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Dunedin's cruise ship season brought almost 153,000 passengers into the city off 115 vessels, and research shows they were a remarkably satisfied lot.
They are also getting younger, fitter and more adventurous, and more are coming from China.
The cruise ship industry is the world's fastest growth sector in tourism; numbers have risen from more than 10 million in 2006 to 28.5 million last year.
Dunedin has seen the fruits of that increase as visiting ship numbers have risen from 89 in 2017-18 to an expected 130 next season.
The numbers emerged at the annual season debriefing at the Dunedin Public Art Gallery yesterday.
The meeting, attended by about 50 tourism operators, heard there were 121 ships booked for the season. Six were cancelled due to bad weather conditions.
There were 130 booked for next season so far, and 135 for 2020-21.
The ships were catered for by 95 private tour groups and taxi and rental car companies.
Port Otago cruise manager Carolyn Bennett said it was estimated two-thirds of the total of 229,000 passengers left the ships to visit Dunedin while they were in port.
''That's quite a big influx of people.''
Maree Thyne, of the University of Otago's department of marketing, gave some early results of a survey of cruise ship passengers she undertook that showed passengers were happy with their experience of Dunedin.
The market was changing from one that was the preserve of a wealthy elite to an activity that was now more mainstream.
The average age of passengers was decreasing, they were fitter and more adventurous, and ''many more'' Chinese passengers were coming to New Zealand.
While, generally, one-third of passengers left vessels when they arrived in port, Dunedin's statistics were better. Numbers from a visit by Golden Princess in 2016 showed only 10% of passengers stayed on board.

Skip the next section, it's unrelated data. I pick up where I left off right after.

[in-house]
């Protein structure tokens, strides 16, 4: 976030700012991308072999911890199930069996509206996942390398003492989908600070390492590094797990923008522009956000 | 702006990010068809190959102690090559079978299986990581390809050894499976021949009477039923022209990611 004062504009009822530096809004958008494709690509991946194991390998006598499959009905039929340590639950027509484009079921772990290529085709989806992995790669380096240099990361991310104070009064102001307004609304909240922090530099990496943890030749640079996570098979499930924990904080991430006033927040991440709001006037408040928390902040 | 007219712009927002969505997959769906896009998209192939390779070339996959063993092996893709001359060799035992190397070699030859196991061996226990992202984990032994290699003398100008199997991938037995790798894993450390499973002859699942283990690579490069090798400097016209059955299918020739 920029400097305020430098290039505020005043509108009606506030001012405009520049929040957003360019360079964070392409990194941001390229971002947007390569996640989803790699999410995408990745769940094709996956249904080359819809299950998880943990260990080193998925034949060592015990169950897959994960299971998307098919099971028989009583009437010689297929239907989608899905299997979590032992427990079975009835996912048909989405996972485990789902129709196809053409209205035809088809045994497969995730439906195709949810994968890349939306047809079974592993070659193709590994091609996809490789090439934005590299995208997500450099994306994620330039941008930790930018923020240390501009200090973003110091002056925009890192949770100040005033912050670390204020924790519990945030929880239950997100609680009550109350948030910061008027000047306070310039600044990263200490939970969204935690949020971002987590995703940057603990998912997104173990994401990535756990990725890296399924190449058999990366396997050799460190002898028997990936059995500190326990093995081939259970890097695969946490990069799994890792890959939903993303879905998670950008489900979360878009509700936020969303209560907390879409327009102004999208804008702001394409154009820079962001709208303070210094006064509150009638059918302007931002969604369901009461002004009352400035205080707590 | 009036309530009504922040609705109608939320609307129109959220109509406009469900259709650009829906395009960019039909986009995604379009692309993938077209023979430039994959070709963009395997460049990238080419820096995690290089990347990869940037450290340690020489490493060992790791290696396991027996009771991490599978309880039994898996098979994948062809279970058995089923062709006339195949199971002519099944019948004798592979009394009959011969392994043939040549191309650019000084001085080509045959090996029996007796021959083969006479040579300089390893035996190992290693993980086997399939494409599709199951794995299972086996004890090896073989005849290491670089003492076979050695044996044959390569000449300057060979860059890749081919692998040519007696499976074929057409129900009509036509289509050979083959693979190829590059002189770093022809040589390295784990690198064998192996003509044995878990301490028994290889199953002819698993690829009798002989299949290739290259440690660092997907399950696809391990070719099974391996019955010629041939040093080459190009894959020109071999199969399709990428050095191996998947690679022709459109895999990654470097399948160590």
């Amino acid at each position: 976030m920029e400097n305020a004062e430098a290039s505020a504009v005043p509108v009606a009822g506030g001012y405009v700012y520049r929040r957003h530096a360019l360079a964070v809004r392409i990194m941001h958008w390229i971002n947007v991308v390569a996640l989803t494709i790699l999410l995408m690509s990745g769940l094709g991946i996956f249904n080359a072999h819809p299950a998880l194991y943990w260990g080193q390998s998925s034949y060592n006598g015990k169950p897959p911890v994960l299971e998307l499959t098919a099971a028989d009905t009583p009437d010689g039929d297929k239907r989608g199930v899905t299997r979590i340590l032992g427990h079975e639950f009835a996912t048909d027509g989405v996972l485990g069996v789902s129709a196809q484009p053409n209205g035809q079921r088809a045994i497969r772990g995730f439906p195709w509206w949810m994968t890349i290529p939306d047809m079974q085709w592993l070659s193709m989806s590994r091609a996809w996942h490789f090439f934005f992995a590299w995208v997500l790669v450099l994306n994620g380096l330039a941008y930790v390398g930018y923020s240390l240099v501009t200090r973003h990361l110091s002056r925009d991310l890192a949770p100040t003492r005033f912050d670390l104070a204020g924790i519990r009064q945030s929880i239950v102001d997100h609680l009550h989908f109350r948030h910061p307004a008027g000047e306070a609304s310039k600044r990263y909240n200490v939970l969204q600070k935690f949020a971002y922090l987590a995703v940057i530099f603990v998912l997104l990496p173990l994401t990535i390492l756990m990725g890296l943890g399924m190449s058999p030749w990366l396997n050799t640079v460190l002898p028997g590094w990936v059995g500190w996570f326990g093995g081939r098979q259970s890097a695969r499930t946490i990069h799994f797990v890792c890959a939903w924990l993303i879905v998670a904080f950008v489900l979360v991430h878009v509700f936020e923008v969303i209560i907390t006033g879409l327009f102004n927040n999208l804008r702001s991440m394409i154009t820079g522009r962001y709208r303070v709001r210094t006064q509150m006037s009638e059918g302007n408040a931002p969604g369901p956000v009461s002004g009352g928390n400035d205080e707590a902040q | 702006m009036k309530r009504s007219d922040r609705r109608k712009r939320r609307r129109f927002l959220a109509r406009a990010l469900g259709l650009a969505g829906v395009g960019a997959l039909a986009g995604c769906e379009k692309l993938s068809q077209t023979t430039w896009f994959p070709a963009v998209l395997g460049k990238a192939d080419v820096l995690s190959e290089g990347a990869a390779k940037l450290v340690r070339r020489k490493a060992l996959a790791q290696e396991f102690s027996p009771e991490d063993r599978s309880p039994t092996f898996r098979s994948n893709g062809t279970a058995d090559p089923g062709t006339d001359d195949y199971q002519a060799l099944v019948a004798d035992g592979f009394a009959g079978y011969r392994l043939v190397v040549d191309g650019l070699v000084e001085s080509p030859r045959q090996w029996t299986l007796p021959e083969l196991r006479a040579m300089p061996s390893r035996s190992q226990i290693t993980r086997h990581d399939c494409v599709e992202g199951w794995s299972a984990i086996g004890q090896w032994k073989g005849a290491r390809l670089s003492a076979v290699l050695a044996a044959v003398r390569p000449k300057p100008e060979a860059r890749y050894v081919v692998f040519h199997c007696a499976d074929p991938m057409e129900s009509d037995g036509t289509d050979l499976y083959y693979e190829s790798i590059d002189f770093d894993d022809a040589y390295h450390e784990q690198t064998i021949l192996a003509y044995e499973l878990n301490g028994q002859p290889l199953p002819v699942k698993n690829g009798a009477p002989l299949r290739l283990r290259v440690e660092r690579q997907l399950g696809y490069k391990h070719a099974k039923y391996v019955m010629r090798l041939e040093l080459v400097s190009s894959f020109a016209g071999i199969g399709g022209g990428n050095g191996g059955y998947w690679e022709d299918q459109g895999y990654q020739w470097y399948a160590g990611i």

Dr Thyne's research was the result of 742 questionnaires filled in by passengers.
She was still analysing the results, 68% of which were filled in by passengers on Dunedin Railways, but early results showed the friendliness of locals, scenery and safety were the aspects of the visit they were most satisfied with.
A remarkable 95% were satisfied or extremely satisfied with their experience, and 98% said they would recommend Dunedin as a place to disembark.
Of those who filled in the survey, 57% said they planned to return to Dunedin.
From comments provided, the passengers wanted more time in port, more local culture, free transport and a ''better explanation Port Chalmers is not in Dunedin''.
Tour operators at the meeting noted issues with bus parking.
Ritchies Coachlines Ltd regional manager Malcolm Budd suggested more bus stops for tourist buses in Princes St where stops were no longer needed now the new bus hub was in place.
i-Site Dunedin visitor centre manager Louise van de Vlierd said she hoped some extra parking might be made available.
2018-19 cruise ships
229,000 passengers arrived
153,000 disembarked to visit Dunedin
115 ships visited during the season
130 booked for next year
98% of 742 passengers surveyed said they would recommend Dunedin as a place to disembark